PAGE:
The biggest implication and the real reason I have an issue with the idea of divorce parties is the message that it’s sending to others. If we reinforce a lack of success with celebration then what is the incentive to actually try to succeed? Divorces are causing families to break up every day and we can act as if it’s no big deal, but our communities are suffering because of it. Our kids are being damaged, and our adults are becoming broken as a result of divorce and I think the last thing we should be doing is celebrating it. Divorce is definitely a reality in our society, but maybe we should focus more of our energy on how to heal from the divorce so we don’t carry baggage and become an even better person and mate for the next relationship instead of spending thousands of dollars to celebrate how much of a jerk our ex mate was or how much money we gained from alimony.  Maybe we should spend some time reflecting because I’m almost sure you carry some fault in the relationship’s end as well. Or, is it that you were so perfect that you feel the need to celebrate your “victory?”  There are already enough reasons to celebrate; I’m not sure that divorce should be added to the list.

Get involved in the conversation: What are your views on divorce parties? Would you want your mate to attend a divorce party?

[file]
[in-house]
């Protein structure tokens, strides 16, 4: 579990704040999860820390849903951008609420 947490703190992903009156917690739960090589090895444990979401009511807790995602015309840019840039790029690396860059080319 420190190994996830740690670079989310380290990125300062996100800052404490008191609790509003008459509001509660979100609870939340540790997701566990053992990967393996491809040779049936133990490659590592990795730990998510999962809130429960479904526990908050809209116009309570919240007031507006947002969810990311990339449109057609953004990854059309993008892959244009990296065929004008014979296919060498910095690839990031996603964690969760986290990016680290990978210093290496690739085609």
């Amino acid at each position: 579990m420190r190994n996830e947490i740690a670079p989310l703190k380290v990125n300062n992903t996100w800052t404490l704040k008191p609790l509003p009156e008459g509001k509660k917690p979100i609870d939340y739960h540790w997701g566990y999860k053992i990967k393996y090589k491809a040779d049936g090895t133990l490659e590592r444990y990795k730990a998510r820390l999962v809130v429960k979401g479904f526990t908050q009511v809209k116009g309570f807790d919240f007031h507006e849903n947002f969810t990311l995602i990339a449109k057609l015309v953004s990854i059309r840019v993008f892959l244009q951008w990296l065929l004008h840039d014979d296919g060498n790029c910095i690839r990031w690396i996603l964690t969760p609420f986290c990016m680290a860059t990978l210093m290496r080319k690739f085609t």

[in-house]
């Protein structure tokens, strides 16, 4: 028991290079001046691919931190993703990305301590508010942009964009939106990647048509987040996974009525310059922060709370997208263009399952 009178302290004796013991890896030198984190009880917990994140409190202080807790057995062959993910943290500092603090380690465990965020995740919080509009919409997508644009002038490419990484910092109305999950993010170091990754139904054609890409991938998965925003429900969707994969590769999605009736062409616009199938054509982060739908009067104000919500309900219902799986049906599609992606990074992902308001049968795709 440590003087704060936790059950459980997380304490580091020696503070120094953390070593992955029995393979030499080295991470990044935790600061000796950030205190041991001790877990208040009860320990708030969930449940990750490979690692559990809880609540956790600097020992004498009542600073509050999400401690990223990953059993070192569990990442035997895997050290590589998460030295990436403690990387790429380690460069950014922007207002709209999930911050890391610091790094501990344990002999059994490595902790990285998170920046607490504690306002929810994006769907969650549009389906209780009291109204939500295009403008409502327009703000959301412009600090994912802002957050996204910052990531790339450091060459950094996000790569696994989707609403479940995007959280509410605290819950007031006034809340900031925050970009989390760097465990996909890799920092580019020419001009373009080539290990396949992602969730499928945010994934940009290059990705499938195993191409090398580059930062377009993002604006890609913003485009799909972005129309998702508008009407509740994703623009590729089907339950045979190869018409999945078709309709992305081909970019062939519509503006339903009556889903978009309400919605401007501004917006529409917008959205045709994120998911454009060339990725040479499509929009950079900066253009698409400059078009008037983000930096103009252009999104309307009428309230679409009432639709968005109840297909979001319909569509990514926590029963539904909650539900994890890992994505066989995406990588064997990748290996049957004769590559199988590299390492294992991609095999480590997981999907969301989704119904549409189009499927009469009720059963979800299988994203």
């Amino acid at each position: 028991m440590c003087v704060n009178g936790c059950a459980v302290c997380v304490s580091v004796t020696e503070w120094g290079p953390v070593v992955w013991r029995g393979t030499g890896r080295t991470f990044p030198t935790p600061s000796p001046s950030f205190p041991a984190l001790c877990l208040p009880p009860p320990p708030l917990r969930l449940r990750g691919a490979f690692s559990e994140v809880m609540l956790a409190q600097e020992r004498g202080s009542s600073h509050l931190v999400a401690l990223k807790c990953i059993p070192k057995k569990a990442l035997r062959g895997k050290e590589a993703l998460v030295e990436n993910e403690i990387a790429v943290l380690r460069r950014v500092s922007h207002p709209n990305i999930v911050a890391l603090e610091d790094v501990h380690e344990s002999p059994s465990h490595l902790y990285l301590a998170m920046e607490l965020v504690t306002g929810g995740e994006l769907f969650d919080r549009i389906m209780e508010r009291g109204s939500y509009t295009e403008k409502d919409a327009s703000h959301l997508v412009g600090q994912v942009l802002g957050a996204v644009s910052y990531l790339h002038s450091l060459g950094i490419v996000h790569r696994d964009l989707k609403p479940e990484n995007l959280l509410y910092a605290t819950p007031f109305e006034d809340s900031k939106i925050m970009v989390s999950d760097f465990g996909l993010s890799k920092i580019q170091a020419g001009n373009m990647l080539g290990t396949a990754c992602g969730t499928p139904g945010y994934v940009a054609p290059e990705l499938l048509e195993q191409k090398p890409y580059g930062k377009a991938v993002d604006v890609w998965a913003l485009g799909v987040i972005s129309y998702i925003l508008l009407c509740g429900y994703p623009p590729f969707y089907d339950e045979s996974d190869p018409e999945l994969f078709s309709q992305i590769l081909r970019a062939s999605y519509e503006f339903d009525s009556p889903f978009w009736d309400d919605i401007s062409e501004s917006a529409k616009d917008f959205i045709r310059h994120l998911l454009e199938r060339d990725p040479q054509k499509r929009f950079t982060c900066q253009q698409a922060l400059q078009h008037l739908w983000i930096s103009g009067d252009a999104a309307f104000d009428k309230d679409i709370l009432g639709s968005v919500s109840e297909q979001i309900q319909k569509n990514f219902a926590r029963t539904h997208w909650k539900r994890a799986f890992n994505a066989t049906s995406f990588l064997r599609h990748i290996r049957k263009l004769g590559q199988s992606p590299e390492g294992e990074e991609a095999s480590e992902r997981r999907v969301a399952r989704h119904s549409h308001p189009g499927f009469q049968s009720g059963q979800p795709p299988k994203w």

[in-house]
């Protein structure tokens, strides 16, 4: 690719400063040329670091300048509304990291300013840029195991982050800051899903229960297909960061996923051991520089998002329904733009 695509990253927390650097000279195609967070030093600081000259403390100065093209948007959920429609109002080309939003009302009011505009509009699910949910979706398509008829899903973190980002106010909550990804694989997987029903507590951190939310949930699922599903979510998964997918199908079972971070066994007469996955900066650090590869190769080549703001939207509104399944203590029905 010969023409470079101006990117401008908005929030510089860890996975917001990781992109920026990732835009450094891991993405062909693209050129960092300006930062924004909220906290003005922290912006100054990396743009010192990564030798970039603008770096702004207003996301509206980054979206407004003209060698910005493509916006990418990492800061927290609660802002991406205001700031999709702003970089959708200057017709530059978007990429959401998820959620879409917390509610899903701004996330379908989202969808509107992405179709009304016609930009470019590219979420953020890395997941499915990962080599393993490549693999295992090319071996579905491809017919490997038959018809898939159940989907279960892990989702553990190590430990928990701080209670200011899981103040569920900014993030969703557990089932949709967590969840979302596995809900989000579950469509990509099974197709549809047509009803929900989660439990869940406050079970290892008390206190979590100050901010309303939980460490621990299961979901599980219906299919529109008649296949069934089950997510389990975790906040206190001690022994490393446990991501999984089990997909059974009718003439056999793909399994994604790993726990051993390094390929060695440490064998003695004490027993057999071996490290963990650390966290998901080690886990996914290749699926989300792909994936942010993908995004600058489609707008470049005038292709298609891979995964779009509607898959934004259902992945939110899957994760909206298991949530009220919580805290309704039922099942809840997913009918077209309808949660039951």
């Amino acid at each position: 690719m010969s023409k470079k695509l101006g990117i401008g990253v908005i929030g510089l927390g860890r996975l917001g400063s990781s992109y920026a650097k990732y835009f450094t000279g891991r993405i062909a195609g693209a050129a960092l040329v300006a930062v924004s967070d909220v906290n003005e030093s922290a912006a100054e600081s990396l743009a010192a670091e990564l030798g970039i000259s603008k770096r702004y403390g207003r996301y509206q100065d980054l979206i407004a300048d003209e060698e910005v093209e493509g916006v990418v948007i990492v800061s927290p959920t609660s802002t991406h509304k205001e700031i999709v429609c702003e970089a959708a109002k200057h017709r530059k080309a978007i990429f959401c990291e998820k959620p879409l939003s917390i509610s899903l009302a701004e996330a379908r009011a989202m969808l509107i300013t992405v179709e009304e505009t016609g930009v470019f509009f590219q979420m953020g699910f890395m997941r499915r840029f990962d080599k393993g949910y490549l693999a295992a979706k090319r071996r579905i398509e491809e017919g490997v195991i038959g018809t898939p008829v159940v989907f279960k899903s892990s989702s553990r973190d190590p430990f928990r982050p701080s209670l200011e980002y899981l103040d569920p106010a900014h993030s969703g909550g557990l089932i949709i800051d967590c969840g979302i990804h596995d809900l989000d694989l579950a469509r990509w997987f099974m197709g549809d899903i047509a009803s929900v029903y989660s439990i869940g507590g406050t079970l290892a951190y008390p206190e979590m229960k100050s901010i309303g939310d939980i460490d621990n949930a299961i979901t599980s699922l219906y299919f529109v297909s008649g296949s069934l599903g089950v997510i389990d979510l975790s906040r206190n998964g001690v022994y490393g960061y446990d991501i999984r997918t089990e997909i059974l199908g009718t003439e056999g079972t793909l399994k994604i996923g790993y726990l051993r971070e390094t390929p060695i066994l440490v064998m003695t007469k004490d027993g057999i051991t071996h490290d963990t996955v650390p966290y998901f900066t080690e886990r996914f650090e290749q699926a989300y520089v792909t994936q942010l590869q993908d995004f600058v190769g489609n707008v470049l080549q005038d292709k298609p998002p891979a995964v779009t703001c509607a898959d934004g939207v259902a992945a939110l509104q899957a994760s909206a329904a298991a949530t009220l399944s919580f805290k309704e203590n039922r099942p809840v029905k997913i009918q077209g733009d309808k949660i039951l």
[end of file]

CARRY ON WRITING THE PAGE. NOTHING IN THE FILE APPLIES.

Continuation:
Thanks for reading folks and please comment and share your thoughts!

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5 responses on “Divorce: A Reason To Celebrate?

  1. Jay says:

    I wouldn’t attend a divorce party nor would I endorse someone having one. I believe it shows the immaturity & ignorance of the individual having it.

  2. Koretta says:

    I actually think its a coverup for how people truly feel about the situation. If I can make you think I am sooo glad that man/woman is out of my life and I am the better for it that minimizes my failed marriage. Then no one ask me what really happened. No one can see my faults and my wrong doings. I threw the party so its obviously the other persons fault. I think divorce parties allow the people in the divorce to not have to take responsibility for the marriage. Because truthfully all problems can be worked out but both parties have to be willing to actually do the “work” to rectify them.